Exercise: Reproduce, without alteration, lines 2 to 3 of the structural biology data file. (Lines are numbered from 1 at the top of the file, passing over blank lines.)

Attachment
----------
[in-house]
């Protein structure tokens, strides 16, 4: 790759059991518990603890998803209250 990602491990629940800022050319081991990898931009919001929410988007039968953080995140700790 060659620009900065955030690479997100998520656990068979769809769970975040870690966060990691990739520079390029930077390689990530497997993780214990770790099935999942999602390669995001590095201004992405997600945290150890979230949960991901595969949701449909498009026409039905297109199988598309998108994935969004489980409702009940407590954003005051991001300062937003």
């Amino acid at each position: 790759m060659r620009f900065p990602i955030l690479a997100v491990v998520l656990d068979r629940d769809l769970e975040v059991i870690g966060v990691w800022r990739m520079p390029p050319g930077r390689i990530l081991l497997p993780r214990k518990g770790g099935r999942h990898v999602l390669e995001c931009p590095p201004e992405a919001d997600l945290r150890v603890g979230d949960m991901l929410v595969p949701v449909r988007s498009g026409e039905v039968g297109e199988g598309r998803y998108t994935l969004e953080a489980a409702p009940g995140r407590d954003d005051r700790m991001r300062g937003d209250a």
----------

């Protein structure tokens, strides 16, 4: 790759059991518990603890998803209250 990602491990629940800022050319081991990898931009919001929410988007039968953080995140700790 060659620009900065955030690479997100998520656990068979769809769970975040870690966060990691990739520079390029930077390689990530497997993780214990770790099935999942999602390669995001590095201004992405997600945290150890979230949960991901595969949701449909498009026409039905297109199988598309998108994935969004489980409702009940407590954003005051991001300062937003």
């Amino acid at each position: 790759m060659r620009f900065p990602i955030l690479a997100v491990v998520l656990d068979r629940d769809l769970e975040v059991i870690g966060v990691w800022r990739m520079p390029p050319g930077r390689i990530l081991l497997p993780r214990k518990g770790g099935r999942h990898v999602l390669e995001c931009p590095p201004e992405a919001d997600l945290r150890v603890g979230d949960m991901l929410v595969p949701v449909r988007s498009g026409e039905v039968g297109e199988g598309r998803y998108t994935l969004e953080a489980a409702p009940g995140r407590d954003d005051r700790m991001r300062g937003d209250a």